One of Boas’ student Melville Herskovits was writing about “Negro Africanisms” in the 1920s, and even published in Alain Locke’s The New Negro in 1925. His most definitive work of the 20th Century on the American Negro, The Myth of the Negro Past, was published in 1941. In these writings, Herskovits moved away from dominant interpretations of Negro culture as poor mimicry of white (European) culture. Instead, he argued that contemporary Negro culture was an example of cultural adaptation and syncretism (the blending of different cultural traits) resulting in what he termed “American Negroisms.” These were the intellectual perspectives Hurston would encounter when she enrolled as a student at Barnard.
To the outside, she appeared as youthful as her white Barnard classmates, but truthfully at the age of 34 Hurston had already accumulated a wealth of lived and writing experiences to draw upon. What attracted Hurston to anthropology was the objective perspective it afforded her—a new way of viewing the culture with which she was so familiar.
Years later, after becoming the first Black woman to graduate from Barnard and with a Bachelor’s degree in anthropology, Hurston would describe her attraction to the field in the seminal folklore collection, Mules and Men (1936). She wrote that anthropology gave her a unique lens with which to view her culture that she described as a “tight chemise.” She wrote: “…I couldn’t see it [culture] for wearing it. It was only when I was off in college, away from my native surroundings that I could see myself like somebody else and stand off and look at my garment. Then I had the spyglass of Anthropology to look through at that.”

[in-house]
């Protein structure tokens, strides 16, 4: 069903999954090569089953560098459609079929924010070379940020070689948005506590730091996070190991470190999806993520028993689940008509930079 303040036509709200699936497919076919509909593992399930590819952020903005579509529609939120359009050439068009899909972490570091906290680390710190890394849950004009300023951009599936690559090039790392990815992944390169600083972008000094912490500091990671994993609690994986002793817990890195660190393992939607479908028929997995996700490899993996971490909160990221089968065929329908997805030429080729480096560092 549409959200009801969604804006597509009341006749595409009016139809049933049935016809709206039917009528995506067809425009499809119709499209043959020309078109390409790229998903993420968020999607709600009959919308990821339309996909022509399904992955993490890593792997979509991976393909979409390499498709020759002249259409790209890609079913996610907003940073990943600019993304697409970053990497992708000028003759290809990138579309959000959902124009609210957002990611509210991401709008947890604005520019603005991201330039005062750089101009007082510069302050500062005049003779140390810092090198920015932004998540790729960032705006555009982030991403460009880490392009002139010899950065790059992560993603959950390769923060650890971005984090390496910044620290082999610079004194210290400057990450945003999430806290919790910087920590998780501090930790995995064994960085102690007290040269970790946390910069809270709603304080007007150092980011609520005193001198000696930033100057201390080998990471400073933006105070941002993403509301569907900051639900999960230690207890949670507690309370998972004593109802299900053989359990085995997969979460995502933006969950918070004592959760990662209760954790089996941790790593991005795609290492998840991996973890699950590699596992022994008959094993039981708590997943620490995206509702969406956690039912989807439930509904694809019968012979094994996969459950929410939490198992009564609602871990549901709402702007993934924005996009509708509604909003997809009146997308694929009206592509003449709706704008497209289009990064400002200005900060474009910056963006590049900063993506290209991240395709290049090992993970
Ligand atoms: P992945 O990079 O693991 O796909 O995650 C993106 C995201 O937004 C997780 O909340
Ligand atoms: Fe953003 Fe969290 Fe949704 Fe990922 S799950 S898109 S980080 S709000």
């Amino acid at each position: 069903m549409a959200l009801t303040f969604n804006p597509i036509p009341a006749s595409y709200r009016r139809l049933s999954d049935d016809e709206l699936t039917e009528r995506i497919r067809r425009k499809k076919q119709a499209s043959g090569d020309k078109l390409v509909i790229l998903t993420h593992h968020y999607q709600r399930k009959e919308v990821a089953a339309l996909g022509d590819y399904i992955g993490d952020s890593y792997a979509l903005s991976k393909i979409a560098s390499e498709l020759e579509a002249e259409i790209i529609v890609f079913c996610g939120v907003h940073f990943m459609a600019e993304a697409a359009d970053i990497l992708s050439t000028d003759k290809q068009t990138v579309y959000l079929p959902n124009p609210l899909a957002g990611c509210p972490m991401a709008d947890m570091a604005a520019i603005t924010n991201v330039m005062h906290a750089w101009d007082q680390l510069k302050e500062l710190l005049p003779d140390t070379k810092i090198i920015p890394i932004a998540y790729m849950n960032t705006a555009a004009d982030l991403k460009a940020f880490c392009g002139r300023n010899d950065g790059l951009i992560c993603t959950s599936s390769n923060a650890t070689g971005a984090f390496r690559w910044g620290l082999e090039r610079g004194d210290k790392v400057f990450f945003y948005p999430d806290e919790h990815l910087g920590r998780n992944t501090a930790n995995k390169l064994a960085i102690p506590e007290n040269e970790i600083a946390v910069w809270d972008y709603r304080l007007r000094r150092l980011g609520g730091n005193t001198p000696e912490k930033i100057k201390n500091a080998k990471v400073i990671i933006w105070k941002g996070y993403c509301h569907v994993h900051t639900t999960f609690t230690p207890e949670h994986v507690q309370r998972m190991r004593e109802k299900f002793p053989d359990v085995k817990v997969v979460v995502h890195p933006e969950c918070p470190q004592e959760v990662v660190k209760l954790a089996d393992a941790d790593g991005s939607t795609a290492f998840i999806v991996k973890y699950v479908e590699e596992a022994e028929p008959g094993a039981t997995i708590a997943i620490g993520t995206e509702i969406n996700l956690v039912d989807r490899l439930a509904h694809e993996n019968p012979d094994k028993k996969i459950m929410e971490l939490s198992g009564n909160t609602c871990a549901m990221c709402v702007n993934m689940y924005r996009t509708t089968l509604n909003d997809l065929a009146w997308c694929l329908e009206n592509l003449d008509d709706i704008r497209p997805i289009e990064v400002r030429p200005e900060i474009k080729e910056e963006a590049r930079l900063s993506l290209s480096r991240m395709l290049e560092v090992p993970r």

Anthropology introduced Zora to the perspective scientific objectivity. She would fuse this with her own detailed insider’s knowledge of her own culture and people to forge a unique “native” anthropological perspective. Upon graduation from Barnard, Zora was sent into the field by Boas supported by a Carter G. Woodson grant. It would be the beginning of her fieldwork experiences—some successful and others not so successful. The challenge in writing about Zora’s approach to ethnography, the method of first-hand detailed data collection championed by Boas and his students, is that few examples of her field notes survived. The closest illustrations of how she collected data and her analysis of the same can be found in letters to Langston Hughes primarily.
Various anthropologists (Mikell and McClaurin) and writers (Dutton, Hemingway, Kilson, Hoffman-Jeep, etc.), including Hurston’s niece Lucy, have contributed to our insights of Zora Neale Hurston the anthropologist largely through reconstruction of what can be gleaned from her autobiography—itself a reconstruction of sorts—her ethnographies, her literary works, and primary documents.
Anthropology clearly left a definitive mark on Zora , but she also elevated ethnography to a new level and contributed methodological approaches as a “native” anthropologist from which we are still learning—a debt that the discipline of anthropology has yet to acknowledge properly.